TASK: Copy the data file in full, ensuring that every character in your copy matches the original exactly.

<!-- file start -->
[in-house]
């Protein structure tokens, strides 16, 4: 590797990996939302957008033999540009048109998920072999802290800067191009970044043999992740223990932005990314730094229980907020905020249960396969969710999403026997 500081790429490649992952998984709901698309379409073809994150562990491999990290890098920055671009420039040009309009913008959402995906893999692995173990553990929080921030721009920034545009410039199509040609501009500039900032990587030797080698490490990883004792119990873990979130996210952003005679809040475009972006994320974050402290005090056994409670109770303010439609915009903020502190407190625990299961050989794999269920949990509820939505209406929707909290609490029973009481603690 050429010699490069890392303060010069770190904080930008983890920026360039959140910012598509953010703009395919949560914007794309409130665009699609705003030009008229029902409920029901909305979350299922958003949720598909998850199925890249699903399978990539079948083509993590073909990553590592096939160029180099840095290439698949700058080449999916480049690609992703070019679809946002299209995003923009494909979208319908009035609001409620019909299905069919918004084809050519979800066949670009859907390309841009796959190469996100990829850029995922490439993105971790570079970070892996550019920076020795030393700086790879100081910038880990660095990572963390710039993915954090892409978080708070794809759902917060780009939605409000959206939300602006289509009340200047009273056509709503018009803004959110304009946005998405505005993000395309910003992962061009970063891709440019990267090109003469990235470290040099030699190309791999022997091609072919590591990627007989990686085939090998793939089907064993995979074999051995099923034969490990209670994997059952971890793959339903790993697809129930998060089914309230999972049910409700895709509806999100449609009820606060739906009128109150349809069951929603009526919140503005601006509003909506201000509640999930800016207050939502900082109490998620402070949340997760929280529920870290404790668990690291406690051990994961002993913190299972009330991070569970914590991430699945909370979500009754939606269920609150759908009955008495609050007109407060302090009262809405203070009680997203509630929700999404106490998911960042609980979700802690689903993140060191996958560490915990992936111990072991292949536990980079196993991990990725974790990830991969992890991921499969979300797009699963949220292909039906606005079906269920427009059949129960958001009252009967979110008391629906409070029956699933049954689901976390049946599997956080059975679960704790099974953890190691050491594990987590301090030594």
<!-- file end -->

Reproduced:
[in-house]
């Protein structure tokens, strides 16, 4: 590797990996939302957008033999540009048109998920072999802290800067191009970044043999992740223990932005990314730094229980907020905020249960396969969710999403026997 500081790429490649992952998984709901698309379409073809994150562990491999990290890098920055671009420039040009309009913008959402995906893999692995173990553990929080921030721009920034545009410039199509040609501009500039900032990587030797080698490490990883004792119990873990979130996210952003005679809040475009972006994320974050402290005090056994409670109770303010439609915009903020502190407190625990299961050989794999269920949990509820939505209406929707909290609490029973009481603690 050429010699490069890392303060010069770190904080930008983890920026360039959140910012598509953010703009395919949560914007794309409130665009699609705003030009008229029902409920029901909305979350299922958003949720598909998850199925890249699903399978990539079948083509993590073909990553590592096939160029180099840095290439698949700058080449999916480049690609992703070019679809946002299209995003923009494909979208319908009035609001409620019909299905069919918004084809050519979800066949670009859907390309841009796959190469996100990829850029995922490439993105971790570079970070892996550019920076020795030393700086790879100081910038880990660095990572963390710039993915954090892409978080708070794809759902917060780009939605409000959206939300602006289509009340200047009273056509709503018009803004959110304009946005998405505005993000395309910003992962061009970063891709440019990267090109003469990235470290040099030699190309791999022997091609072919590591990627007989990686085939090998793939089907064993995979074999051995099923034969490990209670994997059952971890793959339903790993697809129930998060089914309230999972049910409700895709509806999100449609009820606060739906009128109150349809069951929603009526919140503005601006509003909506201000509640999930800016207050939502900082109490998620402070949340997760929280529920870290404790668990690291406690051990994961002993913190299972009330991070569970914590991430699945909370979500009754939606269920609150759908009955008495609050007109407060302090009262809405203070009680997203509630929700999404106490998911960042609980979700802690689903993140060191996958560490915990992936111990072991292949536990980079196993991990990725974790990830991969992890991921499969979300797009699963949220292909039906606005079906269920427009059949129960958001009252009967979110008391629906409070029956699933049954689901976390049946599997956080059975679960704790099974953890190691050491594990987590301090030594």